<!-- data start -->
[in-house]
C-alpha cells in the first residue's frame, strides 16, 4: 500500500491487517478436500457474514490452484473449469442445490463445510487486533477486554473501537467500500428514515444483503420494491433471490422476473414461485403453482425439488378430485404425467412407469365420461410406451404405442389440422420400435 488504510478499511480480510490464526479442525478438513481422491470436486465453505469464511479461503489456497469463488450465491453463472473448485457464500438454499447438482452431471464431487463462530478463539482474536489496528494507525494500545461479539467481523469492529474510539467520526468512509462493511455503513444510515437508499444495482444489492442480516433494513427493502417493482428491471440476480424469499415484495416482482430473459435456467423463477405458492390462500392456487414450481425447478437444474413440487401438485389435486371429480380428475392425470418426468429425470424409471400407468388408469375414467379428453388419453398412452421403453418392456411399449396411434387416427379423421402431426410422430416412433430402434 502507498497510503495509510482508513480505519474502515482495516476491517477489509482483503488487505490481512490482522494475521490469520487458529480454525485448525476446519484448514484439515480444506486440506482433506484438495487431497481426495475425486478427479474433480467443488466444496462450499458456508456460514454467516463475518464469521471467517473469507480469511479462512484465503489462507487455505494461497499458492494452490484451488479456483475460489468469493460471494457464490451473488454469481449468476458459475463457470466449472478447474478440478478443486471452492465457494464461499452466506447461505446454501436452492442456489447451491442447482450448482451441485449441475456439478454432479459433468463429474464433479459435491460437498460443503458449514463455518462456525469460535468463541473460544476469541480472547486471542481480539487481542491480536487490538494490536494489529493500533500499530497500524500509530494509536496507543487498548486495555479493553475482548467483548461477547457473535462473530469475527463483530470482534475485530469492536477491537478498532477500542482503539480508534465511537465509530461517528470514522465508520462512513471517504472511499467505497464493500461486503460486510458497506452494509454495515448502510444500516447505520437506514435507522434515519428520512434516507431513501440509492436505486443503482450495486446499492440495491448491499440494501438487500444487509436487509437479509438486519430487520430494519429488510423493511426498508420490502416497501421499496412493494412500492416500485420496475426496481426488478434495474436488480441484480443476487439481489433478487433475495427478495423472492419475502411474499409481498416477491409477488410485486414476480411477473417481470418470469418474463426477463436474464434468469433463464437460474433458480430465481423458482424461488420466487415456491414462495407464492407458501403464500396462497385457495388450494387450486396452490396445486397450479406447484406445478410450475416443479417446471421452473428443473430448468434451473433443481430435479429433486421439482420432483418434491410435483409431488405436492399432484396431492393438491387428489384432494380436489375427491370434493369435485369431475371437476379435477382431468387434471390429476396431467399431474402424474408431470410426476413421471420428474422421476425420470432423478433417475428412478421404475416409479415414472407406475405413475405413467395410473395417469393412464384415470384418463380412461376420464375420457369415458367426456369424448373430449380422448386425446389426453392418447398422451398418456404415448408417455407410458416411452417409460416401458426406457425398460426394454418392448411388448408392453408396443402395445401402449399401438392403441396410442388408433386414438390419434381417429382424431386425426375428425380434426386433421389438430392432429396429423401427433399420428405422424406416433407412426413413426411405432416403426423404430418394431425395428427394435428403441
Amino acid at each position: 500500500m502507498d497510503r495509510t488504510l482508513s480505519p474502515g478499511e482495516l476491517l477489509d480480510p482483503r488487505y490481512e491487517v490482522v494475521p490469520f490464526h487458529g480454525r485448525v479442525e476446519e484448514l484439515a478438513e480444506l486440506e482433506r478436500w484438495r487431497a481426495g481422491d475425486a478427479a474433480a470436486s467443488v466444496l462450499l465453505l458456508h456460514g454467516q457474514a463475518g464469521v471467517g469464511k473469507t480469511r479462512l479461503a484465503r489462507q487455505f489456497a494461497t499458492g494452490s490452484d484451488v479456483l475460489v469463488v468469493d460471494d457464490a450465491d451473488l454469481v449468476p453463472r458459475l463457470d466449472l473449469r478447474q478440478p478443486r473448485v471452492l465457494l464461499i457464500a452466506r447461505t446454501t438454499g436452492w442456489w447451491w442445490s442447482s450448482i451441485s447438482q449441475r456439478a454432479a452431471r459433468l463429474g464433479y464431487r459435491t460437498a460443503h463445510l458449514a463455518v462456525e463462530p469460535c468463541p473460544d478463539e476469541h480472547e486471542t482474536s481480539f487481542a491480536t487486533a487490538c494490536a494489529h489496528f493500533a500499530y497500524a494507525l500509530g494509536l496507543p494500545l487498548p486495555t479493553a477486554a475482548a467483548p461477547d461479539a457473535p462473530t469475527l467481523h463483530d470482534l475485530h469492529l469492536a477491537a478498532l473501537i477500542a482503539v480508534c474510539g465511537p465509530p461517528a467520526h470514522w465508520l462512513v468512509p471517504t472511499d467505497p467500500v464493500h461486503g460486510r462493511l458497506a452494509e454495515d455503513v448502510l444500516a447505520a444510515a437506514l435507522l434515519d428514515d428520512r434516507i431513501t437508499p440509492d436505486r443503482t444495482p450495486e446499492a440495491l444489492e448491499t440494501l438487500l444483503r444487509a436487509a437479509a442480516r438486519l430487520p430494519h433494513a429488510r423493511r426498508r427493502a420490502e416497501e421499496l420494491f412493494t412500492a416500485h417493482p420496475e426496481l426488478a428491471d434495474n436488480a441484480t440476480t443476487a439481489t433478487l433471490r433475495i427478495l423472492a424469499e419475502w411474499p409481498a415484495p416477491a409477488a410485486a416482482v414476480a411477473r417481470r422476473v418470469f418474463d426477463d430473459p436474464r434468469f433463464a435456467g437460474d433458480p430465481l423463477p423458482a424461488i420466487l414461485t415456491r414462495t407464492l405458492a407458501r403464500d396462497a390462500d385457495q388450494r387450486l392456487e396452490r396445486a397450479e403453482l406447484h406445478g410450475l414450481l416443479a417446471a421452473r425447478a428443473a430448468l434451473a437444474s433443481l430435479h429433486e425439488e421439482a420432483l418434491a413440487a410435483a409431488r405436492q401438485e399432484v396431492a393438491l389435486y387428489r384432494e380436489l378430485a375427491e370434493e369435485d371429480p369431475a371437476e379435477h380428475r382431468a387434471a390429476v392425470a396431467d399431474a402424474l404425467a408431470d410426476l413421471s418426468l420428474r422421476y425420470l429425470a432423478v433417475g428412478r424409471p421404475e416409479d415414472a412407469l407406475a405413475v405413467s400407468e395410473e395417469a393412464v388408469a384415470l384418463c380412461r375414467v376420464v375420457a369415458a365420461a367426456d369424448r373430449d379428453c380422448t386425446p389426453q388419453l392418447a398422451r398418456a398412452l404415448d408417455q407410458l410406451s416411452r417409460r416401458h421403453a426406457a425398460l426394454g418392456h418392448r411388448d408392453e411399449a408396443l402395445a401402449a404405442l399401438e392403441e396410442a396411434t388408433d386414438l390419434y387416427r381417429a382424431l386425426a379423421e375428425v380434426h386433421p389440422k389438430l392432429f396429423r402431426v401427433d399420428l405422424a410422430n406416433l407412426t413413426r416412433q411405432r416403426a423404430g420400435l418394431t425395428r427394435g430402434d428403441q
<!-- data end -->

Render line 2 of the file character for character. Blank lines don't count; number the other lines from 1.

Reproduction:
C-alpha cells in the first residue's frame, strides 16, 4: 500500500491487517478436500457474514490452484473449469442445490463445510487486533477486554473501537467500500428514515444483503420494491433471490422476473414461485403453482425439488378430485404425467412407469365420461410406451404405442389440422420400435 488504510478499511480480510490464526479442525478438513481422491470436486465453505469464511479461503489456497469463488450465491453463472473448485457464500438454499447438482452431471464431487463462530478463539482474536489496528494507525494500545461479539467481523469492529474510539467520526468512509462493511455503513444510515437508499444495482444489492442480516433494513427493502417493482428491471440476480424469499415484495416482482430473459435456467423463477405458492390462500392456487414450481425447478437444474413440487401438485389435486371429480380428475392425470418426468429425470424409471400407468388408469375414467379428453388419453398412452421403453418392456411399449396411434387416427379423421402431426410422430416412433430402434 502507498497510503495509510482508513480505519474502515482495516476491517477489509482483503488487505490481512490482522494475521490469520487458529480454525485448525476446519484448514484439515480444506486440506482433506484438495487431497481426495475425486478427479474433480467443488466444496462450499458456508456460514454467516463475518464469521471467517473469507480469511479462512484465503489462507487455505494461497499458492494452490484451488479456483475460489468469493460471494457464490451473488454469481449468476458459475463457470466449472478447474478440478478443486471452492465457494464461499452466506447461505446454501436452492442456489447451491442447482450448482451441485449441475456439478454432479459433468463429474464433479459435491460437498460443503458449514463455518462456525469460535468463541473460544476469541480472547486471542481480539487481542491480536487490538494490536494489529493500533500499530497500524500509530494509536496507543487498548486495555479493553475482548467483548461477547457473535462473530469475527463483530470482534475485530469492536477491537478498532477500542482503539480508534465511537465509530461517528470514522465508520462512513471517504472511499467505497464493500461486503460486510458497506452494509454495515448502510444500516447505520437506514435507522434515519428520512434516507431513501440509492436505486443503482450495486446499492440495491448491499440494501438487500444487509436487509437479509438486519430487520430494519429488510423493511426498508420490502416497501421499496412493494412500492416500485420496475426496481426488478434495474436488480441484480443476487439481489433478487433475495427478495423472492419475502411474499409481498416477491409477488410485486414476480411477473417481470418470469418474463426477463436474464434468469433463464437460474433458480430465481423458482424461488420466487415456491414462495407464492407458501403464500396462497385457495388450494387450486396452490396445486397450479406447484406445478410450475416443479417446471421452473428443473430448468434451473433443481430435479429433486421439482420432483418434491410435483409431488405436492399432484396431492393438491387428489384432494380436489375427491370434493369435485369431475371437476379435477382431468387434471390429476396431467399431474402424474408431470410426476413421471420428474422421476425420470432423478433417475428412478421404475416409479415414472407406475405413475405413467395410473395417469393412464384415470384418463380412461376420464375420457369415458367426456369424448373430449380422448386425446389426453392418447398422451398418456404415448408417455407410458416411452417409460416401458426406457425398460426394454418392448411388448408392453408396443402395445401402449399401438392403441396410442388408433386414438390419434381417429382424431386425426375428425380434426386433421389438430392432429396429423401427433399420428405422424406416433407412426413413426411405432416403426423404430418394431425395428427394435428403441